There was an issue validating your request. Please try again later.

Recent storms have affected many of our trails. Please refer to the Trails page for closures and cautions.

The Wrack

The Wrack is the Wells Reserve blog, our collective logbook on the web.

The Power of Water

Posted by | January 16, 2024 | Filed under: Observations

Record-setting water levels have done a lot of damage along the southwest coast of Maine. Flooding has hit homes, businesses, roads, and everything else within the Gulf of Maine's growing reach. Ready or not, here it comes.

The Wells Reserve's critical infrastructure stands well above its sea-level low points, but some of its most popular spots were within grasp of the ocean's churn last Saturday. Some boardwalks and overlooks are closed. Some accessways are risky to maneuver.

As we assess, recover, and repair, we beg patience and common sense. For an idea of what's ahead, both in the coming weeks, and perhaps the coming decades, here are some views from a day afield.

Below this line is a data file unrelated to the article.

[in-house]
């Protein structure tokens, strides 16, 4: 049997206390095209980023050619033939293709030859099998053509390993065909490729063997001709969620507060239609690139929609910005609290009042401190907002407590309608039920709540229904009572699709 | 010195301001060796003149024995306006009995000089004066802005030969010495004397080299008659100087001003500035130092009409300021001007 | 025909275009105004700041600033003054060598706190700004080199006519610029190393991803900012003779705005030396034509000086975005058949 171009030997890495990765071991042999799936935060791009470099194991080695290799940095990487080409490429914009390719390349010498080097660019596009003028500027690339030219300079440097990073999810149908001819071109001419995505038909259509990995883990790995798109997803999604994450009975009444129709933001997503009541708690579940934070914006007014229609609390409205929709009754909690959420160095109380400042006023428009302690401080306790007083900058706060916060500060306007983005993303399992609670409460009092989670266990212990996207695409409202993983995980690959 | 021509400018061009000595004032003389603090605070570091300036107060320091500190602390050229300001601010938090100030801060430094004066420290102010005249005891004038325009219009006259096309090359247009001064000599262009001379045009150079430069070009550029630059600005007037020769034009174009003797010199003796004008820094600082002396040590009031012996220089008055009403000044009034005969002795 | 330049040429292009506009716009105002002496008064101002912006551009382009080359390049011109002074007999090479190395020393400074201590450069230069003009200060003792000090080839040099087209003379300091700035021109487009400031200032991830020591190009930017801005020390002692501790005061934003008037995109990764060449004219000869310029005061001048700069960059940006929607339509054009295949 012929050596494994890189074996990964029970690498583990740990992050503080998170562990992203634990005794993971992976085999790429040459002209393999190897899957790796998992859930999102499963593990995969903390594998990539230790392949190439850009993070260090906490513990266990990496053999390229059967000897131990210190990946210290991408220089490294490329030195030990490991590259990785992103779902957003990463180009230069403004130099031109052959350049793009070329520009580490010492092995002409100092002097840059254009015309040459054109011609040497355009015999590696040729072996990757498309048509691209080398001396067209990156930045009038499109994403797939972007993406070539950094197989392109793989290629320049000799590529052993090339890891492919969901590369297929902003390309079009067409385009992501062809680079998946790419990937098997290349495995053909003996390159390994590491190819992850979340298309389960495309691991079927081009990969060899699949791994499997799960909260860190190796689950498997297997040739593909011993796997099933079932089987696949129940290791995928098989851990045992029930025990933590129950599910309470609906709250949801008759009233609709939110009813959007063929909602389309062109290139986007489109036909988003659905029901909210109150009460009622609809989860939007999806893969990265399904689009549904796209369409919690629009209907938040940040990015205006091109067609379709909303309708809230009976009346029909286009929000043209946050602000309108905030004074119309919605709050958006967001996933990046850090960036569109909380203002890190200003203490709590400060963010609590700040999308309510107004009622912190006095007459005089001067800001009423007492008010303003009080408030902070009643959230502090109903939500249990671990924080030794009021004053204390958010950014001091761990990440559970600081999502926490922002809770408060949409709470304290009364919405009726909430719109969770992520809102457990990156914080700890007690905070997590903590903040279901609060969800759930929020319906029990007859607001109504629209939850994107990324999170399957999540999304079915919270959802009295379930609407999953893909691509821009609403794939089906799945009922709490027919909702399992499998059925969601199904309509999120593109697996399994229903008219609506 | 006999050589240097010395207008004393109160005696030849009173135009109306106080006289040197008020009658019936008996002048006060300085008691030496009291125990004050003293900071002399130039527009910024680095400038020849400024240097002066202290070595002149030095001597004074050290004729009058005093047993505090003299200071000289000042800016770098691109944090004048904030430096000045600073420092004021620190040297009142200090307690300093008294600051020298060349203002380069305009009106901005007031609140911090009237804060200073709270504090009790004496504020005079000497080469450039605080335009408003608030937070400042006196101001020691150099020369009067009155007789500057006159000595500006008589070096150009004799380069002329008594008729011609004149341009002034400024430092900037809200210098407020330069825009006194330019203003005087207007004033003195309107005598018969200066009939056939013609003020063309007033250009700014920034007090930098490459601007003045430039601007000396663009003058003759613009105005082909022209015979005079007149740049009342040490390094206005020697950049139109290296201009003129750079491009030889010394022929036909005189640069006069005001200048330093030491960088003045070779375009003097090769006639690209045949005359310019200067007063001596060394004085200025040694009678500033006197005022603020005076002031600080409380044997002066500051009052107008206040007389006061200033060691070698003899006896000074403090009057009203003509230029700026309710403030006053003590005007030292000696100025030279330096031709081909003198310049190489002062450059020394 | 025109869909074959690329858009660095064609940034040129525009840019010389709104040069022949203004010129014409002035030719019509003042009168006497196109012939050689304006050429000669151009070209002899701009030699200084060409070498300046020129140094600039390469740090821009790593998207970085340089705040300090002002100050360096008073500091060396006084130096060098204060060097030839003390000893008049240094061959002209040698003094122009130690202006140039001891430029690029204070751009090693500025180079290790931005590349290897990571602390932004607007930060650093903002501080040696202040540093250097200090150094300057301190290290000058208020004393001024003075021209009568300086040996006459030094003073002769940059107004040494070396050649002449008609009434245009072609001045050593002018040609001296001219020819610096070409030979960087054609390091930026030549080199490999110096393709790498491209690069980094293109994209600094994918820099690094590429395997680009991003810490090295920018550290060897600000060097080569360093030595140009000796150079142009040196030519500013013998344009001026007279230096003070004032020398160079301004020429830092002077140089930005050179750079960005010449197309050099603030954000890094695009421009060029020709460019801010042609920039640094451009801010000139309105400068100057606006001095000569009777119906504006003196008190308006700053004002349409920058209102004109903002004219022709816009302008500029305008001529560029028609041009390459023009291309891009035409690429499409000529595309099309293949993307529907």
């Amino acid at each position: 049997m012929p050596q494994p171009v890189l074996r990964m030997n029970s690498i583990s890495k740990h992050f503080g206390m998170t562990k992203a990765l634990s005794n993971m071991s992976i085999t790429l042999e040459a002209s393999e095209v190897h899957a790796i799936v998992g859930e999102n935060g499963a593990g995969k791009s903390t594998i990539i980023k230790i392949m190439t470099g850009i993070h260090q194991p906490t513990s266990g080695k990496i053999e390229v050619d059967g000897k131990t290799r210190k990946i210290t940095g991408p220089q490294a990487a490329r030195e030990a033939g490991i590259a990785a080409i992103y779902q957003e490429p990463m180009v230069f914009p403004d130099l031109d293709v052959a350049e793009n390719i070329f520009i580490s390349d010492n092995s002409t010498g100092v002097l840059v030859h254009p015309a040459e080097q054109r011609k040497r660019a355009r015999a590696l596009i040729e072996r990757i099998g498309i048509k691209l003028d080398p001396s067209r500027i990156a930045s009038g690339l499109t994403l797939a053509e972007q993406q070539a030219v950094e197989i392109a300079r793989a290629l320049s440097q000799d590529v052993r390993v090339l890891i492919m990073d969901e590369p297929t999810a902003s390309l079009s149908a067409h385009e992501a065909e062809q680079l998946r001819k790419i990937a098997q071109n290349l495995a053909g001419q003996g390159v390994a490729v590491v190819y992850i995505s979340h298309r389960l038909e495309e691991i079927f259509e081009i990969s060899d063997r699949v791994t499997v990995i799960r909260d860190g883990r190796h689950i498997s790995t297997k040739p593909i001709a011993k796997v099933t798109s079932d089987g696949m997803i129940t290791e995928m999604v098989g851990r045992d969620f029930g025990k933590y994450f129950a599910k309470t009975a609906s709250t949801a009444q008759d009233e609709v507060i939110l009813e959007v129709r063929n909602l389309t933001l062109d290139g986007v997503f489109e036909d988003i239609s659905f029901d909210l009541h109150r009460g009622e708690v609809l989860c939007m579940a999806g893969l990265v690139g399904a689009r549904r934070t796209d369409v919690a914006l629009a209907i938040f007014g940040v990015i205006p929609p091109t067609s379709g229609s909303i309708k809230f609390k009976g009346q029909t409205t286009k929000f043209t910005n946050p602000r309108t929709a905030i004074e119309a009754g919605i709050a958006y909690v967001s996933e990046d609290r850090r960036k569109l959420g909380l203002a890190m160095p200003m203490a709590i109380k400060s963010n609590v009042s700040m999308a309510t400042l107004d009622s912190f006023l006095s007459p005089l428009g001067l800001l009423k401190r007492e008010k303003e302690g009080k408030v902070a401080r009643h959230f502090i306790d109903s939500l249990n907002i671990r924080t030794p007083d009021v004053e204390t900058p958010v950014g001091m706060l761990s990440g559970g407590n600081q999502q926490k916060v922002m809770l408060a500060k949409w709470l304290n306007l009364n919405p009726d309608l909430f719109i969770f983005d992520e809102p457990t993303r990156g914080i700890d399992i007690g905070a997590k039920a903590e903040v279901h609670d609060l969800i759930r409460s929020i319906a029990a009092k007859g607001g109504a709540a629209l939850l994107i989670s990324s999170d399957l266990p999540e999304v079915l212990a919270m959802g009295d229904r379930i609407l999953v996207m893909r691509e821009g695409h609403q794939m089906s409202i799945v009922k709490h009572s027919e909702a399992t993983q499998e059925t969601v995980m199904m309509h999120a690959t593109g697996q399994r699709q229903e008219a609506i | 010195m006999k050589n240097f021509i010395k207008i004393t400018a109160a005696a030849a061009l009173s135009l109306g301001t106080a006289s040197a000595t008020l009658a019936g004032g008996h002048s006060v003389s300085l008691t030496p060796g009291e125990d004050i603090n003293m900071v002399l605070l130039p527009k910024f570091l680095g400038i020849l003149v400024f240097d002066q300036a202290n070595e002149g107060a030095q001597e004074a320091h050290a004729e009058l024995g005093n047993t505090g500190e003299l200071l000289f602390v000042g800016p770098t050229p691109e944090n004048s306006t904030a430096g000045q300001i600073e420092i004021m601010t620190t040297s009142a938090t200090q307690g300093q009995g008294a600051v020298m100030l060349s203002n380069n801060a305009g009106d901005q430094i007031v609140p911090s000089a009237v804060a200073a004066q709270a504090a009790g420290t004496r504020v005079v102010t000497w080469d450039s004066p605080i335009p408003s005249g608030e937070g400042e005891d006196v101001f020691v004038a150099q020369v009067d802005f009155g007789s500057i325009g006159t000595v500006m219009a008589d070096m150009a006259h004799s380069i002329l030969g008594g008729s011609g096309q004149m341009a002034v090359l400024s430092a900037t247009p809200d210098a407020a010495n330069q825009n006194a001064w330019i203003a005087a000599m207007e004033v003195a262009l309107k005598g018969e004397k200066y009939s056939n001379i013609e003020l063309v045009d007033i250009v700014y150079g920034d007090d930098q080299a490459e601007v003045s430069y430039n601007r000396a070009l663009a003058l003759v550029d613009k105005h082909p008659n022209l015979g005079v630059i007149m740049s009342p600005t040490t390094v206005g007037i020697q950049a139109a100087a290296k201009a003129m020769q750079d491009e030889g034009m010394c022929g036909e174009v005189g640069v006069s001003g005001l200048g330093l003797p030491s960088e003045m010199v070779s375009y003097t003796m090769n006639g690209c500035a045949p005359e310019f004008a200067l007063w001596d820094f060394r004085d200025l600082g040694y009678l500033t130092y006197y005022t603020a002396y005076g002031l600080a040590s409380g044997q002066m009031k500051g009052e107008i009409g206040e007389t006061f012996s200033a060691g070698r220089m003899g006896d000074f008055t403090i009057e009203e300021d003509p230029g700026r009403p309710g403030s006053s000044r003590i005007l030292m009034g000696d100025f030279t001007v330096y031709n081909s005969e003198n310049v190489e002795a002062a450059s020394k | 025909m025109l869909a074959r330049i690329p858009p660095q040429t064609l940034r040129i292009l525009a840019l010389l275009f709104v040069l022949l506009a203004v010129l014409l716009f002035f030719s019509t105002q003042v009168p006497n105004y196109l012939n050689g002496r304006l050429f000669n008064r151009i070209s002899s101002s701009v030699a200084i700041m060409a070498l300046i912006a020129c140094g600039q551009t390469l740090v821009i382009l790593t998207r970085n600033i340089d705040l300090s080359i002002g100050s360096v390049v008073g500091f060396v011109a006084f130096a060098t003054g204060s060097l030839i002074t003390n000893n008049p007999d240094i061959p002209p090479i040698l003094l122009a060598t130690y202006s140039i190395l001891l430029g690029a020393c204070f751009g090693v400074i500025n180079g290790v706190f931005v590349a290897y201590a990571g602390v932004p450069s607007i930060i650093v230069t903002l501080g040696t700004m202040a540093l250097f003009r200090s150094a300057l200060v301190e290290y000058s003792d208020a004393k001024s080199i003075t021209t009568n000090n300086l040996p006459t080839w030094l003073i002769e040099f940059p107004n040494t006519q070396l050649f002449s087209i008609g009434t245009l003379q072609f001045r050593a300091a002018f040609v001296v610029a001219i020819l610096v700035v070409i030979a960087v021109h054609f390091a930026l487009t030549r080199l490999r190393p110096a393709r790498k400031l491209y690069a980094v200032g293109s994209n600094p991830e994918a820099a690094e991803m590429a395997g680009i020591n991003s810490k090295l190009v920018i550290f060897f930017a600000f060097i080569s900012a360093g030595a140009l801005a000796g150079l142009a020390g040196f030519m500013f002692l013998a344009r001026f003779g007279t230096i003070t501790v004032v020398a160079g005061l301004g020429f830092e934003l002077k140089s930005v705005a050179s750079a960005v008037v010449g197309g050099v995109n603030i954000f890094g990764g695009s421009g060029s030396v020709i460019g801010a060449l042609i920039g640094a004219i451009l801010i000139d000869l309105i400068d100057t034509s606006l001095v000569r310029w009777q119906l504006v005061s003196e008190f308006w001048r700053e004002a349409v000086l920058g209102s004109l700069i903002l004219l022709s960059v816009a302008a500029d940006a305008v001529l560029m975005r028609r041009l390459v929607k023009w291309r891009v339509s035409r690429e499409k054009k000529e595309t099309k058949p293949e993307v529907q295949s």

The Laird Norton Overlook around the time of high tide. Photo: Paul Dest.
Damage to the Laird Norton Overlook has forced its temporary closure. Photo: Paul Dest.
The Laird Norton boardwalk is scheduled for significant work in the next year-plus. Repeated exposure to ultrahigh water has taken its toll. Photo: Paul Dest.
The Little River (left) and Webhannet River (right) estuaries mix over the Barrier Beach Trail at high tide. Photo: Paul Dest.
The aftermath of estuarine exchange is clearly apparent on the earthen dike that cuts through the salt marsh on the Drakes Island end of the Barrier Beach Trail. Photo: Paul Dest.
Cobbles from Laudholm Beach are strewn over Old Farm Lane, complicating access to the beach. Photo: Paul Dest.
The facilities staff and volunteers have learned a lot about strengthening stairs to the beach over the years. This short boardwalk is closed for repair, but its a starting point at least. Photo: Paul Dest.

More Information

We will update the Helpful Info and Trails pages with current conditions and cautions.

Our science team is looking into its environmental monitoring data for historical context and assessing effects on marsh-deployed equipment.

Our coastal training team continues to collaborate with coastal communities to encourage resilience planning.

Our stewardship team is actively involved with its partners on CoastWise Approach recommendations for coastal planners.

← View all Blog Posts